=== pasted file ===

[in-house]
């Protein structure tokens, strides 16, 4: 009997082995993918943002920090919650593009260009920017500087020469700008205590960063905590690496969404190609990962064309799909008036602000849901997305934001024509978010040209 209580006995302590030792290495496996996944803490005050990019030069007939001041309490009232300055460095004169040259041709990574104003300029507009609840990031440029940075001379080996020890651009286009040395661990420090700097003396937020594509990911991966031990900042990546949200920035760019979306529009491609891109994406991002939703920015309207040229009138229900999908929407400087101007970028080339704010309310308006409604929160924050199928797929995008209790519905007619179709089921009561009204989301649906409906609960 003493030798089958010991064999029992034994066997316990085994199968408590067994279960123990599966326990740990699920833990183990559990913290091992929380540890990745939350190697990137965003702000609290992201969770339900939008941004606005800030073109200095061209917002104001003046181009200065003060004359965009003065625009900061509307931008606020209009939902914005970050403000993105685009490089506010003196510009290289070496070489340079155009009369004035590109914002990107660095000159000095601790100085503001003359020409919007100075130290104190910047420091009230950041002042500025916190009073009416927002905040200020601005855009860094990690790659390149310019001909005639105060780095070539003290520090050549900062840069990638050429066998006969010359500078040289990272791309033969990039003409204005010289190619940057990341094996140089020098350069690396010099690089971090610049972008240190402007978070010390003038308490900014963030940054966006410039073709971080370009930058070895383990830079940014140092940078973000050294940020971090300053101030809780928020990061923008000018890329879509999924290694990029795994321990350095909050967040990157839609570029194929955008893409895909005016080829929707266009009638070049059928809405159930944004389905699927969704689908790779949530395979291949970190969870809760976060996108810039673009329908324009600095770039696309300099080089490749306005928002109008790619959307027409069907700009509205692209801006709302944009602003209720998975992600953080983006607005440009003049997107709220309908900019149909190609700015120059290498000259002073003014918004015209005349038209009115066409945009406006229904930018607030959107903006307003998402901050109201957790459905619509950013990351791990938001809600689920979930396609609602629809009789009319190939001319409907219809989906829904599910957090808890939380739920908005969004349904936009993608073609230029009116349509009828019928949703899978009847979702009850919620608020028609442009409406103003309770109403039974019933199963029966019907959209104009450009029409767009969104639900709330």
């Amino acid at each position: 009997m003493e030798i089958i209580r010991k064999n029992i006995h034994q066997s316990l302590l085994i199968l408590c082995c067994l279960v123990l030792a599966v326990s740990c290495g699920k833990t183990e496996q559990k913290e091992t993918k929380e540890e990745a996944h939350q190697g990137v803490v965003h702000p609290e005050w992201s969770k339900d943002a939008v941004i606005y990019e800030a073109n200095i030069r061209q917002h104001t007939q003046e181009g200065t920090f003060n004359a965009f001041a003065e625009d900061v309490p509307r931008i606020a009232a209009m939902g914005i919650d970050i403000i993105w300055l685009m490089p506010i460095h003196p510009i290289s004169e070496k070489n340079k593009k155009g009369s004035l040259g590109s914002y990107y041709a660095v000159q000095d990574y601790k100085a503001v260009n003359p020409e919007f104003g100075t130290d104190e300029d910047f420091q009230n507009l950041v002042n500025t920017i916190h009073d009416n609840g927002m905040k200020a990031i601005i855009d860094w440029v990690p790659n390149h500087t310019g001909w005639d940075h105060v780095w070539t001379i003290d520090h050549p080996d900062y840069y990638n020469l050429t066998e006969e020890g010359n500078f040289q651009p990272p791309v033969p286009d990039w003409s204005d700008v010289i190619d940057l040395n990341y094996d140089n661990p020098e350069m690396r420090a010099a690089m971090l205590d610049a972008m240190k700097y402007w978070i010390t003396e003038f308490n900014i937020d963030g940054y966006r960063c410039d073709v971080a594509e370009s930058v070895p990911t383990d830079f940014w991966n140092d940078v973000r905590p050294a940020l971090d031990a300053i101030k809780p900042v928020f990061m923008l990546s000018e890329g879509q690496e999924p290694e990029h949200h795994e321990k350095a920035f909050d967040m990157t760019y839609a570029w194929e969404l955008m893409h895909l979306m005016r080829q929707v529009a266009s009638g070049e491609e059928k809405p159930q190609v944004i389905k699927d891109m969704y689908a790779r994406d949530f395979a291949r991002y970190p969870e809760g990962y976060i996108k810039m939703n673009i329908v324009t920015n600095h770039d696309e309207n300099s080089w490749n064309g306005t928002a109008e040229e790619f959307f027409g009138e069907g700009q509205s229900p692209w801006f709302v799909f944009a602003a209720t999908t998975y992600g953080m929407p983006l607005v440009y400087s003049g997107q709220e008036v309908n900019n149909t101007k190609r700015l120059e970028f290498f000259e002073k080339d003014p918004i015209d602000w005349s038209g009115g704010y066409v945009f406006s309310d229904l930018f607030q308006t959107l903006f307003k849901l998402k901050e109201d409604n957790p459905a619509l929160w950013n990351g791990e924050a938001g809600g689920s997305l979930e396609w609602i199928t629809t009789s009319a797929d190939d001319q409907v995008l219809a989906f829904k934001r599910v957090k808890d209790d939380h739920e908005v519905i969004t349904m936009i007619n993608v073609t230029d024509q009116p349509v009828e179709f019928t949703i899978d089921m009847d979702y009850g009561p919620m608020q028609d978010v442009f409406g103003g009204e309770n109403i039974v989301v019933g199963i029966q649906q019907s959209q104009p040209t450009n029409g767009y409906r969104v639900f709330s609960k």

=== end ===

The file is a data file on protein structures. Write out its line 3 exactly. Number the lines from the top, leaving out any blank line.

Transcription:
């Amino acid at each position: 009997m003493e030798i089958i209580r010991k064999n029992i006995h034994q066997s316990l302590l085994i199968l408590c082995c067994l279960v123990l030792a599966v326990s740990c290495g699920k833990t183990e496996q559990k913290e091992t993918k929380e540890e990745a996944h939350q190697g990137v803490v965003h702000p609290e005050w992201s969770k339900d943002a939008v941004i606005y990019e800030a073109n200095i030069r061209q917002h104001t007939q003046e181009g200065t920090f003060n004359a965009f001041a003065e625009d900061v309490p509307r931008i606020a009232a209009m939902g914005i919650d970050i403000i993105w300055l685009m490089p506010i460095h003196p510009i290289s004169e070496k070489n340079k593009k155009g009369s004035l040259g590109s914002y990107y041709a660095v000159q000095d990574y601790k100085a503001v260009n003359p020409e919007f104003g100075t130290d104190e300029d910047f420091q009230n507009l950041v002042n500025t920017i916190h009073d009416n609840g927002m905040k200020a990031i601005i855009d860094w440029v990690p790659n390149h500087t310019g001909w005639d940075h105060v780095w070539t001379i003290d520090h050549p080996d900062y840069y990638n020469l050429t066998e006969e020890g010359n500078f040289q651009p990272p791309v033969p286009d990039w003409s204005d700008v010289i190619d940057l040395n990341y094996d140089n661990p020098e350069m690396r420090a010099a690089m971090l205590d610049a972008m240190k700097y402007w978070i010390t003396e003038f308490n900014i937020d963030g940054y966006r960063c410039d073709v971080a594509e370009s930058v070895p990911t383990d830079f940014w991966n140092d940078v973000r905590p050294a940020l971090d031990a300053i101030k809780p900042v928020f990061m923008l990546s000018e890329g879509q690496e999924p290694e990029h949200h795994e321990k350095a920035f909050d967040m990157t760019y839609a570029w194929e969404l955008m893409h895909l979306m005016r080829q929707v529009a266009s009638g070049e491609e059928k809405p159930q190609v944004i389905k699927d891109m969704y689908a790779r994406d949530f395979a291949r991002y970190p969870e809760g990962y976060i996108k810039m939703n673009i329908v324009t920015n600095h770039d696309e309207n300099s080089w490749n064309g306005t928002a109008e040229e790619f959307f027409g009138e069907g700009q509205s229900p692209w801006f709302v799909f944009a602003a209720t999908t998975y992600g953080m929407p983006l607005v440009y400087s003049g997107q709220e008036v309908n900019n149909t101007k190609r700015l120059e970028f290498f000259e002073k080339d003014p918004i015209d602000w005349s038209g009115g704010y066409v945009f406006s309310d229904l930018f607030q308006t959107l903006f307003k849901l998402k901050e109201d409604n957790p459905a619509l929160w950013n990351g791990e924050a938001g809600g689920s997305l979930e396609w609602i199928t629809t009789s009319a797929d190939d001319q409907v995008l219809a989906f829904k934001r599910v957090k808890d209790d939380h739920e908005v519905i969004t349904m936009i007619n993608v073609t230029d024509q009116p349509v009828e179709f019928t949703i899978d089921m009847d979702y009850g009561p919620m608020q028609d978010v442009f409406g103003g009204e309770n109403i039974v989301v019933g199963i029966q649906q019907s959209q104009p040209t450009n029409g767009y409906r969104v639900f709330s609960k």